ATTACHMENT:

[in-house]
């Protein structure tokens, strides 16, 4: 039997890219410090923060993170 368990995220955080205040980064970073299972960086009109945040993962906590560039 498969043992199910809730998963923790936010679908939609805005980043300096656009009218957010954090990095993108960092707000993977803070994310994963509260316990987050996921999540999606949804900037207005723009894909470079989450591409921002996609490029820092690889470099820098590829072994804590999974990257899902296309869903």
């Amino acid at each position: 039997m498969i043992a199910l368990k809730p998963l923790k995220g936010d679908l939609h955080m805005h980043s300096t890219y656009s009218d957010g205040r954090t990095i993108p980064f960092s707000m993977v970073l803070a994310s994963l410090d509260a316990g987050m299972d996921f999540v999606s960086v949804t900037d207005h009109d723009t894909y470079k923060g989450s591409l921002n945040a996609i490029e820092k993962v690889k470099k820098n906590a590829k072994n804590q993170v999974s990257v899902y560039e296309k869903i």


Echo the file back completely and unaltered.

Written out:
[in-house]
């Protein structure tokens, strides 16, 4: 039997890219410090923060993170 368990995220955080205040980064970073299972960086009109945040993962906590560039 498969043992199910809730998963923790936010679908939609805005980043300096656009009218957010954090990095993108960092707000993977803070994310994963509260316990987050996921999540999606949804900037207005723009894909470079989450591409921002996609490029820092690889470099820098590829072994804590999974990257899902296309869903």
């Amino acid at each position: 039997m498969i043992a199910l368990k809730p998963l923790k995220g936010d679908l939609h955080m805005h980043s300096t890219y656009s009218d957010g205040r954090t990095i993108p980064f960092s707000m993977v970073l803070a994310s994963l410090d509260a316990g987050m299972d996921f999540v999606s960086v949804t900037d207005h009109d723009t894909y470079k923060g989450s591409l921002n945040a996609i490029e820092k993962v690889k470099k820098n906590a590829k072994n804590q993170v999974s990257v899902y560039e296309k869903i």